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Building Your Brand In Facebook

Unless you’ve been in a digital cave you’ve probably heard of Facebook’s amazing penetration in Canada. Like many of its earlier counterparts, Facebook provides some great opportunities to build your brand online.

Facebook Advertising Options

The first place to start is with Facebook’s self-service advertiser option. Facebook provides the ability for advertisers to create self-serve “Facebook Flyers”. You’ve probably seen this in your Facebook dashboard inter-mixed with your friend updates. The flyers that I see most often are for the Sony Playstation or the Honda F1 groups. It’s fairly easy to create these flyers but it’s not clear how often they are used. When I informally polled some Facebook users, most people had no recollection of ever seeing these links so I’m not certain what kind of response rate they generate.

Facebook also provides a custom integration option. In most cases this solution involves developing a branded group. Both Sony and Honda F1 have branded Facebook groups. Ironically, these branded groups are more difficult to find than user-created groups on the same topics. Custom integration is not available without signing an agreement with Facebook. The costs for a branded group are not directly revealed but it’s rumoured to be expensive.

Unofficial Facebook Advertising

After the direct Facebook route there are several more guerrilla approaches to creating a branded group. The first and probably the easiest is to simply create a group around your brand and start inviting other users to join. Many of these groups post special offers and/or allow customers to interact with the company via the discussion boards or the wall. You will need to review the Facebook terms of use before creating this sort of group to make sure you’re not in breach.

Some brands have taken the unusual step of creating their own brand personas in Facebook as user accounts. This is frowned upon by Facebook and they will de-activate any accounts that are not real people. If you go this route expect it to be short-lived and possibly frustrating for your users when your Facebook persona is removed.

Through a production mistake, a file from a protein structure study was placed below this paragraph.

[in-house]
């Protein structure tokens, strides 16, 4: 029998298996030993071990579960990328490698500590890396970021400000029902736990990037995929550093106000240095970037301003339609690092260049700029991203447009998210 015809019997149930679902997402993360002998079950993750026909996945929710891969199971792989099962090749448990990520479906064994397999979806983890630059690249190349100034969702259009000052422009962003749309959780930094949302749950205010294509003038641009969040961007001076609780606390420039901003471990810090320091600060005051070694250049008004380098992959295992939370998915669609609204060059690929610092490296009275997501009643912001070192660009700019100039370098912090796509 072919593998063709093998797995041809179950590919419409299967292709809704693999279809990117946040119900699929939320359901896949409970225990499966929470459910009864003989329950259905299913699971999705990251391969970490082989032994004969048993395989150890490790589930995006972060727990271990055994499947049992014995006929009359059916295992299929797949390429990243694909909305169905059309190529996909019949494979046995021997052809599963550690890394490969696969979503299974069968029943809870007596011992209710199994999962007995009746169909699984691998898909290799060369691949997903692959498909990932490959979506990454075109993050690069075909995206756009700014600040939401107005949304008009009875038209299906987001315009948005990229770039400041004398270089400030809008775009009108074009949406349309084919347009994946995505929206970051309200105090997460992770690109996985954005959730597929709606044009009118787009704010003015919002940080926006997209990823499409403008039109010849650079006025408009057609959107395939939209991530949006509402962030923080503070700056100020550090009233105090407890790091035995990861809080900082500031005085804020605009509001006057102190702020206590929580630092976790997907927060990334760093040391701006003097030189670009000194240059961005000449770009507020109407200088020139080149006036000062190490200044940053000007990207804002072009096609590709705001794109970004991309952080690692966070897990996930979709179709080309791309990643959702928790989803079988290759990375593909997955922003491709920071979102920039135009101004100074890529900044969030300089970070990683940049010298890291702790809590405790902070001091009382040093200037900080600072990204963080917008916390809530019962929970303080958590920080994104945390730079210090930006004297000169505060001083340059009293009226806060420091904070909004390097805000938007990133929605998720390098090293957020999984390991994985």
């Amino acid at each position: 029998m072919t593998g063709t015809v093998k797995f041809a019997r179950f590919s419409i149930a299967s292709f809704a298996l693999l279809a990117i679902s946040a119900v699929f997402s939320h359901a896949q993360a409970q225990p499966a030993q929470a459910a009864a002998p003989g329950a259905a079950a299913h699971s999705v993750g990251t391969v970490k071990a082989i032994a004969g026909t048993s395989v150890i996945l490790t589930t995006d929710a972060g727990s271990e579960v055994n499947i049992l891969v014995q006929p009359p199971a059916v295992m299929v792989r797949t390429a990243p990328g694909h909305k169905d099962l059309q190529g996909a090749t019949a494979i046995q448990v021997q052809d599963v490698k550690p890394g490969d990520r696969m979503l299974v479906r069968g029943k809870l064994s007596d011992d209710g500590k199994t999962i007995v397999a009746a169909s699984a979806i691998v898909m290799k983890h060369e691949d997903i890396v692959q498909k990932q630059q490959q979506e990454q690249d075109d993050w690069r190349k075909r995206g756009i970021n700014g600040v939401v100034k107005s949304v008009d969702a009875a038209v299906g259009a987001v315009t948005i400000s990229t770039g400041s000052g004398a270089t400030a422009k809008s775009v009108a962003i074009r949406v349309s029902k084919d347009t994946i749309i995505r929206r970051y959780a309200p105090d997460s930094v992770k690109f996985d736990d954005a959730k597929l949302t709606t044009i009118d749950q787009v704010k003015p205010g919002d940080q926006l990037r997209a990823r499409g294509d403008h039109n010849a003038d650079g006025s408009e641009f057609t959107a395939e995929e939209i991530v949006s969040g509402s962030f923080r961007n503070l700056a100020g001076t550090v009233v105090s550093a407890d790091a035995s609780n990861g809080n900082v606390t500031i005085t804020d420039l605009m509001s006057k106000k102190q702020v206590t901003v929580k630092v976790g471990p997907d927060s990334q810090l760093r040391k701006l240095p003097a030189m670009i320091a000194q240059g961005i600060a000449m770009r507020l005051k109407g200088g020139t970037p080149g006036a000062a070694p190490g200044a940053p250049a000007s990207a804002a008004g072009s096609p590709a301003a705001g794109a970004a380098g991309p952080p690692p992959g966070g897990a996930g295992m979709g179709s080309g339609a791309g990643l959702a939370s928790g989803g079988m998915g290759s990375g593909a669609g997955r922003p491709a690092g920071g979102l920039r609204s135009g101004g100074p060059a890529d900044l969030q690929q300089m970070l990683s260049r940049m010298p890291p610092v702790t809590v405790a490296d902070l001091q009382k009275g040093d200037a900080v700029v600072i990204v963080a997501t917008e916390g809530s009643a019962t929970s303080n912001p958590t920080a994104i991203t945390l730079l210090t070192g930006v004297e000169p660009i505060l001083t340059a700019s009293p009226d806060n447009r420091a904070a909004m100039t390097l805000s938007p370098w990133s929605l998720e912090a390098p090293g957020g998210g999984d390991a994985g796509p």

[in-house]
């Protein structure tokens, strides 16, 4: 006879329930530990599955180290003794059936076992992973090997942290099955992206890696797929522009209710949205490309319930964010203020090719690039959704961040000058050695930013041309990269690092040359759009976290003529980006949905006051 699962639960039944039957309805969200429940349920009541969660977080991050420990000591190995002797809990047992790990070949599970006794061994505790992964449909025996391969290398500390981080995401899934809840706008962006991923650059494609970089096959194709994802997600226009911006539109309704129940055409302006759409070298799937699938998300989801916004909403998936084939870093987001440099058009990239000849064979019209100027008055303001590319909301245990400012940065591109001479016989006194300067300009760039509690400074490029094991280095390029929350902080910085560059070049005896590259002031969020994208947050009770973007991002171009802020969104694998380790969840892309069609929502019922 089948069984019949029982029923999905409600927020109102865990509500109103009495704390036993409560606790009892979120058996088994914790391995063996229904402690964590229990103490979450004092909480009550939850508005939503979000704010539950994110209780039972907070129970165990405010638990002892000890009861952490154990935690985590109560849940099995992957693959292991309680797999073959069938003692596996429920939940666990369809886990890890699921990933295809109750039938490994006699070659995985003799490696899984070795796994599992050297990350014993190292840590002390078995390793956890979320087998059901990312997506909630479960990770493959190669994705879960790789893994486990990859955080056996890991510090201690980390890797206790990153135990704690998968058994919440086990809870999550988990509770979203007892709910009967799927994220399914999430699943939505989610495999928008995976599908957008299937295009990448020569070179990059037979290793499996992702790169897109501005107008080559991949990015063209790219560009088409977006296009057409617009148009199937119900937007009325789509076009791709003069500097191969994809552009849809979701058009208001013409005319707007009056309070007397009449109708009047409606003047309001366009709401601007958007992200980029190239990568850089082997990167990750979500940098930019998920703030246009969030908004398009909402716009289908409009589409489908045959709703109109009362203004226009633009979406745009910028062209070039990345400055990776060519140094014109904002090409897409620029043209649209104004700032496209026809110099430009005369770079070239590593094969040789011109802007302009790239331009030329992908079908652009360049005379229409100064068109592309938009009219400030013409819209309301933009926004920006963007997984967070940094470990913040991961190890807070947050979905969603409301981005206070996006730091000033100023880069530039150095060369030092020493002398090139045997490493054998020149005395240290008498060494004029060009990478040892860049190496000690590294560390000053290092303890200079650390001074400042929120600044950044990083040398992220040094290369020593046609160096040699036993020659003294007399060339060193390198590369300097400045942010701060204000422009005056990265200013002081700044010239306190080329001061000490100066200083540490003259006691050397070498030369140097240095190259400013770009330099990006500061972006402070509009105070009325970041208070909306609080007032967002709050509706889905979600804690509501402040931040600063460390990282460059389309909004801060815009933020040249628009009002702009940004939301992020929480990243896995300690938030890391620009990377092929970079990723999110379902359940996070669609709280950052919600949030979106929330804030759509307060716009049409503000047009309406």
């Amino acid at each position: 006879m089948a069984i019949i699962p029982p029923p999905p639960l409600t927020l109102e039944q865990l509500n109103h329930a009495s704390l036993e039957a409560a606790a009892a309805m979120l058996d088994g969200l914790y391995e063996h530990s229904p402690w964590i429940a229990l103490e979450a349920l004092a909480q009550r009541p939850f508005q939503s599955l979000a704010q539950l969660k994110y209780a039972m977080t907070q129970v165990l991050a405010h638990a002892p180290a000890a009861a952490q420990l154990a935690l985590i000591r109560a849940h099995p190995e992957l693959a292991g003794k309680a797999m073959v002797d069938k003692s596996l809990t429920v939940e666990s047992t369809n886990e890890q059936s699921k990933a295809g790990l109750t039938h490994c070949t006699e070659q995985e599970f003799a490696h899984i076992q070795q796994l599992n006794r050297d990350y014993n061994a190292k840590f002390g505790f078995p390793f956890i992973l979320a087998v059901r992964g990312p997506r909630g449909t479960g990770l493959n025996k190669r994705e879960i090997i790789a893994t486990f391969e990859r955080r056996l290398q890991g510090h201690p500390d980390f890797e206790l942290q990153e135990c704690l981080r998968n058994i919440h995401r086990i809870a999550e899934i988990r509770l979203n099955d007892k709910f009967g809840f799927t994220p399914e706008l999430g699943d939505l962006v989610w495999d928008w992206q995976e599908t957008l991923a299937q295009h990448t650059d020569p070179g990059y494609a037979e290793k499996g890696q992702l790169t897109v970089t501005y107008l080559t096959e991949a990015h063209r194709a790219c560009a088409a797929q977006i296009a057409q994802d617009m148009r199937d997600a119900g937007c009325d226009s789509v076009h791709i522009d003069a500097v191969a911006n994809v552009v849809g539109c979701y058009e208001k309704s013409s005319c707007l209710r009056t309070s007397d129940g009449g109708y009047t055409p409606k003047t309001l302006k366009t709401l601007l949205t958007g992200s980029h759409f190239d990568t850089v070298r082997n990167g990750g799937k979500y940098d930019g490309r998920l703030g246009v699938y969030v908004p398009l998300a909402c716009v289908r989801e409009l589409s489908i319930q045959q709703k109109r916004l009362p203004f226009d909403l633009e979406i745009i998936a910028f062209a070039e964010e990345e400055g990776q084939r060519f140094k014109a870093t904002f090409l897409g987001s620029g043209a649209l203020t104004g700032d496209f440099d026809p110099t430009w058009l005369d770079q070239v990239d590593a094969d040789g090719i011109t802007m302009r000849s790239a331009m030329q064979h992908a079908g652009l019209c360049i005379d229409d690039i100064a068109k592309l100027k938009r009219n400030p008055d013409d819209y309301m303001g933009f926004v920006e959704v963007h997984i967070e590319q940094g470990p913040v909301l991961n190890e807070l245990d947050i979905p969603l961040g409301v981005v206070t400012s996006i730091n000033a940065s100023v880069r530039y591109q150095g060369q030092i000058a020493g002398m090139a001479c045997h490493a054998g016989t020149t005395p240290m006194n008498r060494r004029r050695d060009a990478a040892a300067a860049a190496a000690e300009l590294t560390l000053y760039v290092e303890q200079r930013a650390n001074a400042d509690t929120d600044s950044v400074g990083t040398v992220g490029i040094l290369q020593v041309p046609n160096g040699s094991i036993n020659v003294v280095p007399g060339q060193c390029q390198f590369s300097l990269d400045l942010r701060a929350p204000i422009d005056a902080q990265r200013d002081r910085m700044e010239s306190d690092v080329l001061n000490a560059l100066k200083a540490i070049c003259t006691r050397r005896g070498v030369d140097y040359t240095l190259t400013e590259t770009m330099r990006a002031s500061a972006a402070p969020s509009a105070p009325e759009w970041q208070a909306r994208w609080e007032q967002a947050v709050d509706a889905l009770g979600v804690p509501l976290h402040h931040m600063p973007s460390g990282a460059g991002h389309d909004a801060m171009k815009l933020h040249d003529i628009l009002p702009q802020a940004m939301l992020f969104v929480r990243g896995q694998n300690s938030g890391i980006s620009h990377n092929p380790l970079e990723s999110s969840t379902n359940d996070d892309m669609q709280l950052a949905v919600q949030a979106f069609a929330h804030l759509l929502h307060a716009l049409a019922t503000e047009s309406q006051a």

Using Facebook Applications

One of the key components to developing an online community is to find or steal a user community. Facebook has opened the doors for you to do exactly that. By embedding your brand into Facebook you can access to their community. Even if your brand doesn’t have its own social network, you can take advantage of Facebook’s via their third-party application development platform.

Facebook has added additional support for third parties to create applications to extend the Facebook experience. The Facebook application development platform seems very robust with minimal limitations on what third-party applications can be developed. If you’re trying to build online branding this is probably one of the best options available and it’s completely free.

For example, there is a hosting company that has built an application to customize your “poke message”. In another instance, a consulting company has created a magic 8-ball application which ultimately promotes their site. These are fairly basic examples but if you have more involved content you can embed it directly into Facebook. Movie review site Flixster has embedded reviews into a Facebook application. Users can write movie reviews and connect with other reviewers all inside the Facebook interface. I believe these custom Facebook applications will become an important customer touch point, on par with your homepage and RSS feeds.

These are some basic ideas for starting to build your brand in Facebook. What are your strategies for interacting on this powerful community site?

One Comment

  1. Rami
    Rami June 5, 2007

    Good points. It is very easy to integrate your website/application into Facebook, and totally worth it. Last week I integrated my application with Facebook in less than 2 hours. Their documentation is great and easy to understand, and the API is straight forward. You can check the results on

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